CS 1102 (A05) Individual Project
Implementing an Animation Language

Phase 1 due Monday, September 26 (11:59pm)
Phase 2 due Sunday, October 9 (11:59pm)

[ Phase 1 | Phase 2 | Grading | Collaboration Policy ]

Project Description

You must design and implement a language for animating graphics on a canvas. Graphics can move or jump around the canvas, optionally stopping when a graphic bumps into something (like an edge of the canvas or another graphic). Graphics can also be added or removed during an animation. Here are three examples of animations.

sample animations

For this project, you will develop:

  1. A language for specifying animations such as these and

  2. A program (interpreter) that will run an animation written in your language, displaying it on the screen.

You will do the project in two stages: a language design stage, followed by an implementation stage. Each stage has a separate due date, as described below.

Project Goal

The goal of the project is to make sure each student can define, design, and implement a domain-specific programming language. This is an individual project -- you may not work with your homework partner, or any other students, on this project (see the collaboration policy for more details).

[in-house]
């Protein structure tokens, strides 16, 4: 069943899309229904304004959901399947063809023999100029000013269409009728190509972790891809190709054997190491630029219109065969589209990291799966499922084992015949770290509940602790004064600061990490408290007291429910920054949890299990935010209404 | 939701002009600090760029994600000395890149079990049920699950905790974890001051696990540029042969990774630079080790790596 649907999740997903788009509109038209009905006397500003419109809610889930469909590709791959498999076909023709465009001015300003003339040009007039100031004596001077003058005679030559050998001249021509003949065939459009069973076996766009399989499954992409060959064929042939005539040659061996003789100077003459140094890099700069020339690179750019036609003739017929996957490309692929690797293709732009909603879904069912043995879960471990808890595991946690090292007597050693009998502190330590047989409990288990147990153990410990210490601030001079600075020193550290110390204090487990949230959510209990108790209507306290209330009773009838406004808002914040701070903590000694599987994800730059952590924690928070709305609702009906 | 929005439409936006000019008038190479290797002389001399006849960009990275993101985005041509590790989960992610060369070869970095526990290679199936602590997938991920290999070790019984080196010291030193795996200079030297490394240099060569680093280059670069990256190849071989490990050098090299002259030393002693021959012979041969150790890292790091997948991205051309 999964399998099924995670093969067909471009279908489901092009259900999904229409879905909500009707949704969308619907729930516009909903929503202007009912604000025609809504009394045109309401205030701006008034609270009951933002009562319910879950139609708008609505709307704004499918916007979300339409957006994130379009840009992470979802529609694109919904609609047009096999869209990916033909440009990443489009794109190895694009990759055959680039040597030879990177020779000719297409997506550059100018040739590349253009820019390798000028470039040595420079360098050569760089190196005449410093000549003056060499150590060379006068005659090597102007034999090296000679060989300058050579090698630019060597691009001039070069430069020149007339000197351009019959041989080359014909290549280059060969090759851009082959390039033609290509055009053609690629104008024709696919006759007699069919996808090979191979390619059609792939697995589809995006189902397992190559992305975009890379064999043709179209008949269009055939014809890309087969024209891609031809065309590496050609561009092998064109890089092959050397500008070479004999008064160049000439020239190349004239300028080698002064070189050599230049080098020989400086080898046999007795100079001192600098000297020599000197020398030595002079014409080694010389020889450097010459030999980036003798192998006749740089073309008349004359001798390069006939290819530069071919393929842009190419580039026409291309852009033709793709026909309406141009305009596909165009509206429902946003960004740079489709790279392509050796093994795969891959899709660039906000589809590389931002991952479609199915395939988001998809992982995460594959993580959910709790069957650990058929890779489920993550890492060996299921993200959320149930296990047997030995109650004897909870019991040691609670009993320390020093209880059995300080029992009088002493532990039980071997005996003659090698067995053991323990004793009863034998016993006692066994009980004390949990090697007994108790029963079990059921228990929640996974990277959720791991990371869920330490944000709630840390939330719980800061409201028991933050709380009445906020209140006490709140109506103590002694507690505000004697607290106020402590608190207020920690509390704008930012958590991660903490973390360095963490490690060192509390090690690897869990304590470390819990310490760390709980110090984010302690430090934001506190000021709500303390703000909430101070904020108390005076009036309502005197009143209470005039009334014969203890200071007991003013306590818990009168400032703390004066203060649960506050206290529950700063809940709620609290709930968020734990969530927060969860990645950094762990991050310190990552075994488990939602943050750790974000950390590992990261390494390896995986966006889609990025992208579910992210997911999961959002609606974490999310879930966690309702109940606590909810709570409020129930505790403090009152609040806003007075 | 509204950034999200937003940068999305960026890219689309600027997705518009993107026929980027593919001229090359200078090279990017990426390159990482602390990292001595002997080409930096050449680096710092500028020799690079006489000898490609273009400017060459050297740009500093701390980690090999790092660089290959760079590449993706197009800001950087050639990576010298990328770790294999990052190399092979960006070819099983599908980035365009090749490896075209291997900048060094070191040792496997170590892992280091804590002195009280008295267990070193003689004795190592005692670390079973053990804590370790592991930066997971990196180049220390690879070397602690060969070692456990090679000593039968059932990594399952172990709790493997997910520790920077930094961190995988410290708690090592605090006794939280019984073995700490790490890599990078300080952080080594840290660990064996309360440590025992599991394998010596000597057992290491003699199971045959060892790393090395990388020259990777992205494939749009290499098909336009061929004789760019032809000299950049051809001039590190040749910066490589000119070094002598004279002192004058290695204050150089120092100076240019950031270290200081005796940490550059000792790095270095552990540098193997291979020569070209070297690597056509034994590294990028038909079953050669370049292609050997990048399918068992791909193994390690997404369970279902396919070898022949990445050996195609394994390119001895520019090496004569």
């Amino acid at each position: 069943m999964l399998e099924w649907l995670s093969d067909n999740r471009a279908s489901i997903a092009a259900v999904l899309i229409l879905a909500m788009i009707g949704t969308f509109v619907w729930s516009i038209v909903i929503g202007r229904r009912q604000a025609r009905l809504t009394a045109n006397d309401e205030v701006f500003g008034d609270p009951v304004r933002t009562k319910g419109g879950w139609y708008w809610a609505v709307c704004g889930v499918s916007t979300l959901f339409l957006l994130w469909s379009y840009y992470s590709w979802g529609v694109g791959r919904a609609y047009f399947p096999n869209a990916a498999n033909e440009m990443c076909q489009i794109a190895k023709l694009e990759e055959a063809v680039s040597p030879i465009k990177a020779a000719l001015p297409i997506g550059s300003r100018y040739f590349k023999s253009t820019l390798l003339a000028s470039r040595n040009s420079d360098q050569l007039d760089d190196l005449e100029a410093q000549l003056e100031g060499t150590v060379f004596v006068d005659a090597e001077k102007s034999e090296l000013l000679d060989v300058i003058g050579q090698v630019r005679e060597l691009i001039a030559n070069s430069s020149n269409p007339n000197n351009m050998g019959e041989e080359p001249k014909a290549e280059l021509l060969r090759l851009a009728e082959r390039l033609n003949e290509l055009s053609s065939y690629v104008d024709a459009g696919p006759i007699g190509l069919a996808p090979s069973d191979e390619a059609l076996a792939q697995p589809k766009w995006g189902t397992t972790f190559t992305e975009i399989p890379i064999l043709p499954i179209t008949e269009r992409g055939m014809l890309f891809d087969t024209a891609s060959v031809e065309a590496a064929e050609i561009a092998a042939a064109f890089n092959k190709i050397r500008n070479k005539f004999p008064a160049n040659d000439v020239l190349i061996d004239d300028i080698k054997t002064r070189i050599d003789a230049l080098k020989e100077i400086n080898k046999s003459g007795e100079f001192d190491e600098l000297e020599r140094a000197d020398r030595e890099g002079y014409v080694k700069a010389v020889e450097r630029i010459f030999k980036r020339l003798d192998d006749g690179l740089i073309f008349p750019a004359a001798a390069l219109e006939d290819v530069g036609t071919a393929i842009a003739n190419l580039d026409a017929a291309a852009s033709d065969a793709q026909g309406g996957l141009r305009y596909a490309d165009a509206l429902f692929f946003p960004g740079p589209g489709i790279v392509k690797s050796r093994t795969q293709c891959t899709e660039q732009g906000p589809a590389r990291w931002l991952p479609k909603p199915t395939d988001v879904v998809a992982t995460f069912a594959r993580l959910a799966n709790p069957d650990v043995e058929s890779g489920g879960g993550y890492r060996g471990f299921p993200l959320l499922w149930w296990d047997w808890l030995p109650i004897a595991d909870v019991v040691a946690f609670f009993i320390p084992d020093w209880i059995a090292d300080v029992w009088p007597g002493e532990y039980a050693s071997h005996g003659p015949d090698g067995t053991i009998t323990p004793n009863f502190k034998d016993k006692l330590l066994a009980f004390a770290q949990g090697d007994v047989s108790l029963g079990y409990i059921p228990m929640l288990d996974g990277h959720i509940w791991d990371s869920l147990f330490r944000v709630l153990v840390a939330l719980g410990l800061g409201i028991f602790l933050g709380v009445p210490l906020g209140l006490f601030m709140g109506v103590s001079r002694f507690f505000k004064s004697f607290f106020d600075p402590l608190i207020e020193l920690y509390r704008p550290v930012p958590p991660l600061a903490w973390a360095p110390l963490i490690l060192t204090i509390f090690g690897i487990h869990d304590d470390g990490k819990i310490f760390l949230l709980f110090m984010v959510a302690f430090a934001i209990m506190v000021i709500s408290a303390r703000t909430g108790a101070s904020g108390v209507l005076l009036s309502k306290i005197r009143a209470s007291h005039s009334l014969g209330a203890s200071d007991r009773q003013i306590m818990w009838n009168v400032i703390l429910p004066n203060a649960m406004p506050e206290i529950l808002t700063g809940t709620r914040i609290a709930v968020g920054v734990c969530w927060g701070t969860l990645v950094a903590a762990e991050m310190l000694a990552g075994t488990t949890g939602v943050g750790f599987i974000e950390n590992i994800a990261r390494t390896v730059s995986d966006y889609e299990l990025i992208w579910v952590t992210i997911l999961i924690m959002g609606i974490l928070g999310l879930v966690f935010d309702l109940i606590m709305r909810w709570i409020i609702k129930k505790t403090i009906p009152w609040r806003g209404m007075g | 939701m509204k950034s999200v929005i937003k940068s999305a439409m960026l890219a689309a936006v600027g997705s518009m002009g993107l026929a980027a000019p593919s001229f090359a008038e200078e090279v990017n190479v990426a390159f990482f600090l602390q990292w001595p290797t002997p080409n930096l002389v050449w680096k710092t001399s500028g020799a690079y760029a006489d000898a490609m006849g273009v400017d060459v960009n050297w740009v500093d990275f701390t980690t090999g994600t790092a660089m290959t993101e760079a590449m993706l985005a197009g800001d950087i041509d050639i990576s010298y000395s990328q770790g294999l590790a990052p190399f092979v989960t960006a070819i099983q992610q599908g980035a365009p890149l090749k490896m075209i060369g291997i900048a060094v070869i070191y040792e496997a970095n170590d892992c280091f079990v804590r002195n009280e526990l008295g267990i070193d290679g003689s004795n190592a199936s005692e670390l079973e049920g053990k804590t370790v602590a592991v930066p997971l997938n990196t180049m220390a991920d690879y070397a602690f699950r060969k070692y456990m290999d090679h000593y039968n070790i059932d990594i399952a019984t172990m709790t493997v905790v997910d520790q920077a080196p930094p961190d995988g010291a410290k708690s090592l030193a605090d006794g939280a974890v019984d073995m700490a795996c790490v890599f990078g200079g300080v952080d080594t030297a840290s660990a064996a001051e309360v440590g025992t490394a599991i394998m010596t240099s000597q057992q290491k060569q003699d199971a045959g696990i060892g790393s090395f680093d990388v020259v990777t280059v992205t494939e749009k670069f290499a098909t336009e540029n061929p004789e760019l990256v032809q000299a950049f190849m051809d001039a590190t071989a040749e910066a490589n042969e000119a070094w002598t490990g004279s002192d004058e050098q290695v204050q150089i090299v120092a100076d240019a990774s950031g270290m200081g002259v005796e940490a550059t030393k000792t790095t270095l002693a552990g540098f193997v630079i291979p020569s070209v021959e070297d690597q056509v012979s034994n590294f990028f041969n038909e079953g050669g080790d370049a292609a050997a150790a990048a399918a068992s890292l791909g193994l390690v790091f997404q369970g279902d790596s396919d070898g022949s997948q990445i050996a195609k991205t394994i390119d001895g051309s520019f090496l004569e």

The Design Phase: DUE Monday, September 26 11:59pm

For this phase, propose the data definitions for a language for animations. At a minimum, your animation language must meet the following requirements:

Submit both the proposed language and examples showing how to represent all three sample animations, plus an animation of your own choosing, in your language.

You do not need to be able to run animation programs at the end of this stage. Macros for the language are not needed at this stage either (you can add those in the implementation stage). All you need to submit are the data definitions and examples of data that you need to capture animation programs. Do not submit any function definitions for this phase.

What to Turn in

Submit an electronic file design.scm or design.ss (under turnin name project-design) containing your work for this phase.